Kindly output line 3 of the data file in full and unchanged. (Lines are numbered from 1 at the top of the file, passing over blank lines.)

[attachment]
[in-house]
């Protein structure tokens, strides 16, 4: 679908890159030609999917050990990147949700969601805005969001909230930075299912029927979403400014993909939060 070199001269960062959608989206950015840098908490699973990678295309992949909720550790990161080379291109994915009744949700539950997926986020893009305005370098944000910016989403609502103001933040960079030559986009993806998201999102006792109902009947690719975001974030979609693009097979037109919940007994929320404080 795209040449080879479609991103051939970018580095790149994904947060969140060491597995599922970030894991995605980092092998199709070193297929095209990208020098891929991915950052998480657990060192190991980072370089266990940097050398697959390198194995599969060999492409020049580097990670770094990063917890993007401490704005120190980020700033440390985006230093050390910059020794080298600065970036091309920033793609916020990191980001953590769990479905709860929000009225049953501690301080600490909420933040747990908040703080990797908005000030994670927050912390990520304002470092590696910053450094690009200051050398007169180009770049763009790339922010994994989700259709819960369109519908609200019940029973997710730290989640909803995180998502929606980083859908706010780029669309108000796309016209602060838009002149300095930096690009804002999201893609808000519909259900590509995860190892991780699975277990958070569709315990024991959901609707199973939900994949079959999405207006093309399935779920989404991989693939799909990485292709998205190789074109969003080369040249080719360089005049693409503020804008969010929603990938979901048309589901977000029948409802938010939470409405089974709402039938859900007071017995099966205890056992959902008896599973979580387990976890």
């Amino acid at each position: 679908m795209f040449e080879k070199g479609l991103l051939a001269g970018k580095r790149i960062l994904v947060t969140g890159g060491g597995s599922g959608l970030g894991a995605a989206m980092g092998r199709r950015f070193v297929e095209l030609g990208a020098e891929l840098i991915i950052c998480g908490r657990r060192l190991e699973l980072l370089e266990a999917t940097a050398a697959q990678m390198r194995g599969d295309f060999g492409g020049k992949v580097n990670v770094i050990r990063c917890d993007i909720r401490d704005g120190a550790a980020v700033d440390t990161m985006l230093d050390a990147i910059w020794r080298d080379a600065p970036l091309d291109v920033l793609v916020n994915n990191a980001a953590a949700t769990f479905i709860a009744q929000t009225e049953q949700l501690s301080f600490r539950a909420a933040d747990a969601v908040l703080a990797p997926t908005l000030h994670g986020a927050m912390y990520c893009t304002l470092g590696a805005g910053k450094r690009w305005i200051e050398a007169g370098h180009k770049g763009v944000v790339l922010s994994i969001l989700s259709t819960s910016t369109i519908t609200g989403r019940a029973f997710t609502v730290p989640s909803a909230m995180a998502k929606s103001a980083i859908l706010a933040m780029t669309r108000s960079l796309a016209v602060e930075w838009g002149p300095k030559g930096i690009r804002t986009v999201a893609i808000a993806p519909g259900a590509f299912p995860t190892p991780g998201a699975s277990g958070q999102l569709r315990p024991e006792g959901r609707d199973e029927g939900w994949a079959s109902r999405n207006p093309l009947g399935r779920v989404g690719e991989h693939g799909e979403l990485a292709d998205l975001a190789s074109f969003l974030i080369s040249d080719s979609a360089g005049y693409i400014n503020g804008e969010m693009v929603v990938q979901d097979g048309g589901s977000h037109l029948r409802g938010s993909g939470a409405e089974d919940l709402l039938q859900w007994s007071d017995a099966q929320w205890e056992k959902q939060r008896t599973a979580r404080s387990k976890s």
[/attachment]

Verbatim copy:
């Amino acid at each position: 679908m795209f040449e080879k070199g479609l991103l051939a001269g970018k580095r790149i960062l994904v947060t969140g890159g060491g597995s599922g959608l970030g894991a995605a989206m980092g092998r199709r950015f070193v297929e095209l030609g990208a020098e891929l840098i991915i950052c998480g908490r657990r060192l190991e699973l980072l370089e266990a999917t940097a050398a697959q990678m390198r194995g599969d295309f060999g492409g020049k992949v580097n990670v770094i050990r990063c917890d993007i909720r401490d704005g120190a550790a980020v700033d440390t990161m985006l230093d050390a990147i910059w020794r080298d080379a600065p970036l091309d291109v920033l793609v916020n994915n990191a980001a953590a949700t769990f479905i709860a009744q929000t009225e049953q949700l501690s301080f600490r539950a909420a933040d747990a969601v908040l703080a990797p997926t908005l000030h994670g986020a927050m912390y990520c893009t304002l470092g590696a805005g910053k450094r690009w305005i200051e050398a007169g370098h180009k770049g763009v944000v790339l922010s994994i969001l989700s259709t819960s910016t369109i519908t609200g989403r019940a029973f997710t609502v730290p989640s909803a909230m995180a998502k929606s103001a980083i859908l706010a933040m780029t669309r108000s960079l796309a016209v602060e930075w838009g002149p300095k030559g930096i690009r804002t986009v999201a893609i808000a993806p519909g259900a590509f299912p995860t190892p991780g998201a699975s277990g958070q999102l569709r315990p024991e006792g959901r609707d199973e029927g939900w994949a079959s109902r999405n207006p093309l009947g399935r779920v989404g690719e991989h693939g799909e979403l990485a292709d998205l975001a190789s074109f969003l974030i080369s040249d080719s979609a360089g005049y693409i400014n503020g804008e969010m693009v929603v990938q979901d097979g048309g589901s977000h037109l029948r409802g938010s993909g939470a409405e089974d919940l709402l039938q859900w007994s007071d017995a099966q929320w205890e056992k959902q939060r008896t599973a979580r404080s387990k976890s």